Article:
Permanganic acid (HMnO4), potassium salt. A highly oxidative, water-soluble compound with purple crystals, and a sweet taste. (From McGraw-Hill Dictionary of Scientific and Technical Information, 4th ed)
A mature haploid female germ cell extruded from the OVARY at OVULATION.
Organic substances that are required in small amounts for maintenance and growth, but which cannot be manufactured by the human body.
BUTYRIC ACID substituted in the beta or 3 position. It is one of the ketone bodies produced in the liver.
A sirtuin family member found primarily in the CYTOPLASM. It is a multifunctional enzyme that contains a NAD-dependent deacetylase activity that is specific for HISTONES and a mono-ADP-ribosyltransferase activity.
A trihydroxy sugar alcohol that is an intermediate in carbohydrate and lipid metabolism. It is used as a solvent, emollient, pharmaceutical agent, and sweetening agent.
An essential amino acid that is necessary for normal growth in infants and for NITROGEN balance in adults. It is a precursor of INDOLE ALKALOIDS in plants. It is a precursor of SEROTONIN (hence its use as an antidepressant and sleep aid). It can be a precursor to NIACIN, albeit inefficiently, in mammals.
Compounds with a six membered aromatic ring containing NITROGEN. The saturated version is PIPERIDINES.
3-((4-Amino-2-methyl-5-pyrimidinyl)methyl)-5-(2- hydroxyethyl)-4-methylthiazolium chloride.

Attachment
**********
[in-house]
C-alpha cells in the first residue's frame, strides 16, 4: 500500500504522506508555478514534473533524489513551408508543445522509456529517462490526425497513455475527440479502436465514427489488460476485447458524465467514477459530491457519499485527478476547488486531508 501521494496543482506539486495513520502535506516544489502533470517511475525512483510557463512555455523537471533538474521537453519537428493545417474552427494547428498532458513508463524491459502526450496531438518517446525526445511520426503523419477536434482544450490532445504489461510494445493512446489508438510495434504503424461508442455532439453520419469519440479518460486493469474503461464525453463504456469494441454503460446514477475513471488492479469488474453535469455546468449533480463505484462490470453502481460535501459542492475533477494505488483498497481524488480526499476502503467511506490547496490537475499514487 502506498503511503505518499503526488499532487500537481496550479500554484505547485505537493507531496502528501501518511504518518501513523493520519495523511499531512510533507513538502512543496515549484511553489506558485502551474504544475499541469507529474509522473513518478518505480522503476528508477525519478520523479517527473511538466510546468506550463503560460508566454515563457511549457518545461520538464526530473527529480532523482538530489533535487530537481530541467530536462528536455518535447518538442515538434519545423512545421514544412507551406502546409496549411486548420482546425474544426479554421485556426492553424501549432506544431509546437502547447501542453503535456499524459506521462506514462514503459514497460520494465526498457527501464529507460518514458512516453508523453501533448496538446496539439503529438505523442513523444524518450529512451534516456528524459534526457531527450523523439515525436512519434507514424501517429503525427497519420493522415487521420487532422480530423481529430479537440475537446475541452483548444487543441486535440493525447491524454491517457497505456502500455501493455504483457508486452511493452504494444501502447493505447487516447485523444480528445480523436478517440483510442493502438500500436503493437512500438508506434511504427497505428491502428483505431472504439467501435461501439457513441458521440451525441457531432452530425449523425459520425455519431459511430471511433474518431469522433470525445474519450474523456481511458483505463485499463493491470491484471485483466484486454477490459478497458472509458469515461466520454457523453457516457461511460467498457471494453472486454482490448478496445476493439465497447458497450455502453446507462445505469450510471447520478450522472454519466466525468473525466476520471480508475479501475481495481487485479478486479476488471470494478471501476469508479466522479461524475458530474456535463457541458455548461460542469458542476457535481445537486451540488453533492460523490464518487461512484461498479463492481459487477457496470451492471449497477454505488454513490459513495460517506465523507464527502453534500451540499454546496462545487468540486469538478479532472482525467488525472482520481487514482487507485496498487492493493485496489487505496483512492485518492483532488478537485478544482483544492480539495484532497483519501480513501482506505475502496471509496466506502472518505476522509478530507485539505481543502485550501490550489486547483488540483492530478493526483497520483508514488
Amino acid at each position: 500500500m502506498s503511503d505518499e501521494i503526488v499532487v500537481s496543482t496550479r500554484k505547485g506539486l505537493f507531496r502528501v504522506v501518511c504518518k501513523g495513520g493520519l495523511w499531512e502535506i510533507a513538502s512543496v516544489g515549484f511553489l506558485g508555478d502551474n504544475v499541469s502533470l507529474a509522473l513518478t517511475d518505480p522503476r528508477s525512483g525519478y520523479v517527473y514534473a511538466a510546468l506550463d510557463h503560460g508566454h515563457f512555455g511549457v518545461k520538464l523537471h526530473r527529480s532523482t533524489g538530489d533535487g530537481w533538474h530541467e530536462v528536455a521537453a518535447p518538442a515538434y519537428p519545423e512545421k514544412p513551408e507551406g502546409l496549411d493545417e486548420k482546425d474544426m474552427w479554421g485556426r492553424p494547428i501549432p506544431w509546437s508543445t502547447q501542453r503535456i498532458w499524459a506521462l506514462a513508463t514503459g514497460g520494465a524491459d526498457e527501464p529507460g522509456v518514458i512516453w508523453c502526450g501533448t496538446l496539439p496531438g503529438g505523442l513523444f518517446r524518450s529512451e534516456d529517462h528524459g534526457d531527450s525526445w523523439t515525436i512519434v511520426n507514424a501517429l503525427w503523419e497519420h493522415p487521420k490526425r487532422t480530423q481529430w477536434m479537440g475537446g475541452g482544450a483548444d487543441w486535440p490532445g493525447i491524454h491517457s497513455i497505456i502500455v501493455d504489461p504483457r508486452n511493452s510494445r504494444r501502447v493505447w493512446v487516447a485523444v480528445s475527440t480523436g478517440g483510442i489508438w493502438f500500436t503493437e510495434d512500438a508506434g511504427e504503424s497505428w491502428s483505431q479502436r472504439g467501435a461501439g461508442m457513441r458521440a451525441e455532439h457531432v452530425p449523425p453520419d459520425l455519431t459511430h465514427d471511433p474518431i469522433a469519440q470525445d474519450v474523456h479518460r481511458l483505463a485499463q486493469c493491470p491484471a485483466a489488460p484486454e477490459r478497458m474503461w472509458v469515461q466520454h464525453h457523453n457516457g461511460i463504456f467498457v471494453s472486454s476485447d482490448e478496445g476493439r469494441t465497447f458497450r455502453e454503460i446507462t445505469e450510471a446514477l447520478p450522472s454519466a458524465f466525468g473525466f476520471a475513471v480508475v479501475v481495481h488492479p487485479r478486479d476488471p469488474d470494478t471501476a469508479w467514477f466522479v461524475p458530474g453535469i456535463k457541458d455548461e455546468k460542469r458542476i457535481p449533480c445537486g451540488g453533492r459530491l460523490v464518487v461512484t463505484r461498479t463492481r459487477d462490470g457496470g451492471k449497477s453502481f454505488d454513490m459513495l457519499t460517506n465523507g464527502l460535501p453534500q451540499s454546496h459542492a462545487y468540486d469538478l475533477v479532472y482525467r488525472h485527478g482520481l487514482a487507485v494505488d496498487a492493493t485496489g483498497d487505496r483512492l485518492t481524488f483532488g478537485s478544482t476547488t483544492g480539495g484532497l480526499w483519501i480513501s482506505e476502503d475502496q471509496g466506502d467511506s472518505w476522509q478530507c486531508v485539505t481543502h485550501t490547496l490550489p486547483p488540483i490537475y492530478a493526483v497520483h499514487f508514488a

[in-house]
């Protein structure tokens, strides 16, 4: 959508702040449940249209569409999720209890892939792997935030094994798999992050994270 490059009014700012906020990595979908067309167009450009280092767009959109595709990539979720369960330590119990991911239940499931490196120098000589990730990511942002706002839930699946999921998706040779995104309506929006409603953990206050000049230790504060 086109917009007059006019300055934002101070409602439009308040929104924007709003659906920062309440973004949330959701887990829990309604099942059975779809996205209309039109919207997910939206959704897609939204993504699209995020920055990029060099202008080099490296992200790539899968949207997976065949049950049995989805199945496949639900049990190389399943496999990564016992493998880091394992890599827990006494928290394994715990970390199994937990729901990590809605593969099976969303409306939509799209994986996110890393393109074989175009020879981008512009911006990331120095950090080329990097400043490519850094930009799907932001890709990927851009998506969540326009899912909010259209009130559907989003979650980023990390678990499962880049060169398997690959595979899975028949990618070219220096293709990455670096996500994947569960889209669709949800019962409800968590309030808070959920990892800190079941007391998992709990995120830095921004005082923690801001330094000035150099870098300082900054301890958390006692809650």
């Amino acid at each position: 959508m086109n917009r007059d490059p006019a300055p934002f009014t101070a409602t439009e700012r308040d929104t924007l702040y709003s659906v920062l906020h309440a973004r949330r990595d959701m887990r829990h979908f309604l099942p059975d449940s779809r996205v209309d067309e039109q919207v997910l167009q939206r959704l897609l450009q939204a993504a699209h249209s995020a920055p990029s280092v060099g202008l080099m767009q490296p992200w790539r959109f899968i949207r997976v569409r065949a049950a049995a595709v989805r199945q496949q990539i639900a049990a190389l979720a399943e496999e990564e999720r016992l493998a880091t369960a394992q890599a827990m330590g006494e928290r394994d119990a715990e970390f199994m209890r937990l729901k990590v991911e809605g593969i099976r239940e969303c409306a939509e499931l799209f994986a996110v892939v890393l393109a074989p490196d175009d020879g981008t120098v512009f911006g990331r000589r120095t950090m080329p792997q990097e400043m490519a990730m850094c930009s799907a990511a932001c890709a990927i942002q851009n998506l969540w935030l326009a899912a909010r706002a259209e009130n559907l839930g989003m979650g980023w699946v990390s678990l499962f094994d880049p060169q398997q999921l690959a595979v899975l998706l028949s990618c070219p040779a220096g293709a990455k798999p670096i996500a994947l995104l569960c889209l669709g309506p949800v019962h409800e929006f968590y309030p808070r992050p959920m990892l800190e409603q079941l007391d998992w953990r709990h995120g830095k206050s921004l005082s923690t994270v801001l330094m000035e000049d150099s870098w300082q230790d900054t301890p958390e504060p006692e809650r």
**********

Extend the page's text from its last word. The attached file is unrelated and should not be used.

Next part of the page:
The normality of a solution with respect to HYDROGEN ions; H+. It is related to acidity measurements in most cases by pH = log 1/2[1/(H+)], where (H+) is the hydrogen ion concentration in gram equivalents per liter of solution. (McGraw-Hill Dictionary of Scientific and Technical Terms, 6th ed)
Voltage-dependent cell membrane glycoproteins selectively permeable to calcium ions. They are categorized as L-, T-, N-, P-, Q-, and R-types based on the activation and inactivation kinetics, ion specificity, and sensitivity to drugs and toxins. The L- and T-types are present throughout the cardiovascular and central nervous systems and the N-, P-, Q-, & R-types are located in neuronal tissue.
Dosage forms of a drug that act over a period of time by controlled-release processes or technology.
A primary source of energy for living organisms. It is naturally occurring and is found in fruits and other parts of plants in its free state. It is used therapeutically in fluid and nutrient replacement.